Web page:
Small businesses in Arkansas have borrowed $ 720.4 million in the current round of financing from the Paycheck Protection Program, as the initiative enters its final weeks for its March 31 closing.
Beginning in January, the U.S. Small Business Administration renewed the coronavirus relief program to focus on companies not reached in the initial payment protection program funding round in 2020.
As of mid-February, 13,898 small businesses in Arkansas had received loans. The average value is $ 51,834, according to the SBA’s Arkansas office.
“The SBA is reaching more eligible borrowers in this round. However, our work is not done,” said Edward Haddock, director of operations for SBA in Arkansas. “We have until the March 31 program deadline to continue to educate and help direct borrowers to lenders who can process their loan applications.”
Across the country, 1.7 million loans valued at $ 125.74 billion have been approved since January. All program loans are 100% forgivable and do not need to be repaid if companies use the money to pay staff and essential expenses, including protective equipment.
On Monday, President Joe Biden’s administration announced that it would update the program starting on Wednesday in an effort to “further promote equitable relief for American small businesses.”
Major changes include establishing a 14-day Salary Protection Program exclusive loan application period for companies and nonprofits with fewer than 20 employees. This period starts on Wednesday.
The changes also generate $ 1 billion to target individual owners, independent contractors and self-employed individuals. The effort is part of a plan to reach more companies owned by women and minorities.
“These actions will help to lay the foundation for a robust and equitable recovery for small businesses across the country,” the press release said.
The program allows for a second loan for companies that received financing last year, but only after they have spent their initial loan and if they have fewer than 300 employees and can demonstrate that they experienced a 25% reduction in gross revenues during any quarter of 2020 in compared to the same quarter of 2019.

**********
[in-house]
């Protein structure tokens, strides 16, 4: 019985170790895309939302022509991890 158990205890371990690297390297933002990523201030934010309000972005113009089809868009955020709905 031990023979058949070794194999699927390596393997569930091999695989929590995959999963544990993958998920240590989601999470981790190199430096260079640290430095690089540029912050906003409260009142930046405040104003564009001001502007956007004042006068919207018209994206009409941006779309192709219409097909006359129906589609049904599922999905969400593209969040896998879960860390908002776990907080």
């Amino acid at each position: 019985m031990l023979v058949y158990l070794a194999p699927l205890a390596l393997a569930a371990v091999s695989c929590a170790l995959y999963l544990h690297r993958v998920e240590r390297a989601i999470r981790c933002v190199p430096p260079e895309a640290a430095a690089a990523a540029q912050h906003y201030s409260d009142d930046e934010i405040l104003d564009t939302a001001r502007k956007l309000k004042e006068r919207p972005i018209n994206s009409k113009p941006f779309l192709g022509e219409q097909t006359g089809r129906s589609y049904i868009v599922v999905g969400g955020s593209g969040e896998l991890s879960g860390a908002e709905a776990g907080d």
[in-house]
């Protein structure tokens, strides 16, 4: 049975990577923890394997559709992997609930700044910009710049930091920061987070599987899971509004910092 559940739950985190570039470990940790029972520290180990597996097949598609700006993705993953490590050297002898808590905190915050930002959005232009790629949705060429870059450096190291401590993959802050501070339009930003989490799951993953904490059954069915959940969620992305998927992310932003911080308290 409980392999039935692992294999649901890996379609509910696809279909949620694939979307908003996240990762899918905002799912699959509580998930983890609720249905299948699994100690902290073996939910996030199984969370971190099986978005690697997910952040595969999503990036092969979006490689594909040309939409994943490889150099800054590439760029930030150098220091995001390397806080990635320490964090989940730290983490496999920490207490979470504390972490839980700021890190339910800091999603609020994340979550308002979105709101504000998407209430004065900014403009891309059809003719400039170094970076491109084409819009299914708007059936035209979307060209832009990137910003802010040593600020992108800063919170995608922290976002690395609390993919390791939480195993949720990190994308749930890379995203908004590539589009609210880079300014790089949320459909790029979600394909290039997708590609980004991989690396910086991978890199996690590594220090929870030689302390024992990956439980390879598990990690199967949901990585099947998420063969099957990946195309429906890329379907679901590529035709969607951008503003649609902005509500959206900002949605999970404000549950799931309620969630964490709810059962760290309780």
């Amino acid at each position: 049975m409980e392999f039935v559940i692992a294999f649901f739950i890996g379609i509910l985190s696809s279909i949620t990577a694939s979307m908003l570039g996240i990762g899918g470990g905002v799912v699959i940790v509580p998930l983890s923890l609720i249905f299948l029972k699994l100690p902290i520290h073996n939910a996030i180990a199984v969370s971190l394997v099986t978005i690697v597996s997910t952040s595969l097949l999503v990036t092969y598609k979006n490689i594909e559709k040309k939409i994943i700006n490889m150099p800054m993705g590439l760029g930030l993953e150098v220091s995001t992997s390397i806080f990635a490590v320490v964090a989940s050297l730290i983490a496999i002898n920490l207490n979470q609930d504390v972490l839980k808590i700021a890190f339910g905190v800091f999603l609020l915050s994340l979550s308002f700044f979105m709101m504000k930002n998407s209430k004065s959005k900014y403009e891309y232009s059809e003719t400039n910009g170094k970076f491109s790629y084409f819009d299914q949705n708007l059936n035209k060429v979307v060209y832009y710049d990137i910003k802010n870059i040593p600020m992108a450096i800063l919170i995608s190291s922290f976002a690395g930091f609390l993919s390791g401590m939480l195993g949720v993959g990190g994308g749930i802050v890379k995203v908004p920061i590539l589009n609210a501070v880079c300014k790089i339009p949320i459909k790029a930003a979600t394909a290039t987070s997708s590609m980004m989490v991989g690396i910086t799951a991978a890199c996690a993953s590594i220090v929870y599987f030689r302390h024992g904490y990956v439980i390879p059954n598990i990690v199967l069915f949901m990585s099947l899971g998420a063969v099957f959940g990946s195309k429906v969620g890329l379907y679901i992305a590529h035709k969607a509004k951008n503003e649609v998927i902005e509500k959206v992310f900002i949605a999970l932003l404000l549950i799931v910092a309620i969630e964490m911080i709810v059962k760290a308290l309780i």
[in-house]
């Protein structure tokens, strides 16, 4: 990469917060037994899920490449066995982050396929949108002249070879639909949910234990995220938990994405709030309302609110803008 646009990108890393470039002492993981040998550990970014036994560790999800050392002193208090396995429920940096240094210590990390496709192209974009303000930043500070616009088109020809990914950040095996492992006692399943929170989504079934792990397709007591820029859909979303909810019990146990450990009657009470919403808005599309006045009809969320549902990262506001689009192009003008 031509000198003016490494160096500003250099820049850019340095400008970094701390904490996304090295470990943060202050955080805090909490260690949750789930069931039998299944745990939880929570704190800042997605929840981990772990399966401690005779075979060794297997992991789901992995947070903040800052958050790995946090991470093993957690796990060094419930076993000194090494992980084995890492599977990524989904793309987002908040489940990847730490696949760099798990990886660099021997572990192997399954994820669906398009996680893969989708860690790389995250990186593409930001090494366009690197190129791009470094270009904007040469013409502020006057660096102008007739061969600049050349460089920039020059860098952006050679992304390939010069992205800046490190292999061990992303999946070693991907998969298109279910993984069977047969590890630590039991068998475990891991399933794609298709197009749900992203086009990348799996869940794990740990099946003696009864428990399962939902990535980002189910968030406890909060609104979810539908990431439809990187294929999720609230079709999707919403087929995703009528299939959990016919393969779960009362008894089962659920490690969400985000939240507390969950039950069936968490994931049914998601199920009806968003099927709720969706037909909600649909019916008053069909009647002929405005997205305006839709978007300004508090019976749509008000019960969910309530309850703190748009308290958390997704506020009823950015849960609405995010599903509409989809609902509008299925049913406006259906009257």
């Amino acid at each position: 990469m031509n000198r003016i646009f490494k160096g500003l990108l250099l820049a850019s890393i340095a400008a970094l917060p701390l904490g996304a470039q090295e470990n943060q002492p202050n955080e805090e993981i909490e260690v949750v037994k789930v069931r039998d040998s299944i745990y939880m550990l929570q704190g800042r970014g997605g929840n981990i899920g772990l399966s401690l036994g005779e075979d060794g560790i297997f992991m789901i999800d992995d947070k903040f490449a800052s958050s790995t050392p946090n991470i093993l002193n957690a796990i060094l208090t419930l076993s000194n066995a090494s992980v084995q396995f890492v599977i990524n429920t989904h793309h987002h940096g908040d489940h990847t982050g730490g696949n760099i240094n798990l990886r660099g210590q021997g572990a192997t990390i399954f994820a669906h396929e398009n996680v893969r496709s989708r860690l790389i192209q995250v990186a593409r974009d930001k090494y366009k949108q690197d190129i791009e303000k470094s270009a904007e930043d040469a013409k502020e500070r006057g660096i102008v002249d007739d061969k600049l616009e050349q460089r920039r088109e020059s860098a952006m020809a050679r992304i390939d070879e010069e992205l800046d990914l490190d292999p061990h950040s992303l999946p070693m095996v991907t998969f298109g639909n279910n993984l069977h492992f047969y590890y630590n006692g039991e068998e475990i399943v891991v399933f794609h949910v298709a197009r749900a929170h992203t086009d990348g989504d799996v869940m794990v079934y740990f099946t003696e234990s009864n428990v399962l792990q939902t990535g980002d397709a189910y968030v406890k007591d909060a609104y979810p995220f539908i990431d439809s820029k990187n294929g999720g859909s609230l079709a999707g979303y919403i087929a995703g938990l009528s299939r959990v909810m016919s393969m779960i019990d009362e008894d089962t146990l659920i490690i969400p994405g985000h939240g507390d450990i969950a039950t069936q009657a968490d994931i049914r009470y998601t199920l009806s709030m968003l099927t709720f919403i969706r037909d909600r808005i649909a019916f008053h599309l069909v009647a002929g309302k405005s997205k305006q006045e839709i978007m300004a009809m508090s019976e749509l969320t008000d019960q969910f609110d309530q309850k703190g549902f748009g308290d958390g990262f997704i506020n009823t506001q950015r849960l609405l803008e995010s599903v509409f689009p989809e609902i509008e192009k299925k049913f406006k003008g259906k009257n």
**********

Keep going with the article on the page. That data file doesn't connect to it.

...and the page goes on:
Armor Bank, a community lender based in Forrest City, has made 30 new loans for programs since January – all for small businesses that also borrowed money when the program was launched last year.
The 30 loans average about $ 150,000 per borrower, said the bank’s CEO, Chad May.
The program helped the bank, which has about $ 265 million in assets, to expand its customer base. Last year, Armor made about 160 loans for programs and 35% went to new customers.
“We are seeing businesses that have been most affected by an ambitious return on financing,” said May. “The people who got financing in the first round last year used the money as an important part of their stabilization plan. They were ready to return to this round because they knew the importance of the program and how it could help them. “
The SBA Paycheck Protection Program process was criticized last year for lending to larger companies and because its system was shut down due to heavy loan requests sent in short periods of time. The relaunched program worked much more easily, said May.
“In the first round, there was a great sense of urgency in the need for funds – it was very frantic,” he said. “Companies were nervous in the first round of financing because there was a lot of uncertainty around the economy.
“Now companies are not so nervous, but they are still being affected financially and want to take advantage of available funds and keep people employed.”
In the current round of financing, which has $ 284 billion available, the volume of loans in Arkansas is below expectations, said Haddock. “We are slightly below our volume of loans per capita; as we make up about 1% of the population, we should see about 1% of total loans approved, or about 16,700 loans, ”he said, referring to 13,898 loans granted since the relaunch.
“Part of the approval delay can be attributed to security improvements required by (the statutes) to help reduce fraud and verify identity before issuing loan approvals. However, teams across the country are working diligently to resolve these delays. “
Combined with last year’s Paycheck Protection Program loans, 64,677 small businesses in Arkansans received just over $ 4 billion in loans.
In the US, more than 6.8 million loans have been approved since the program launched last April, for a total amount of $ 126 billion.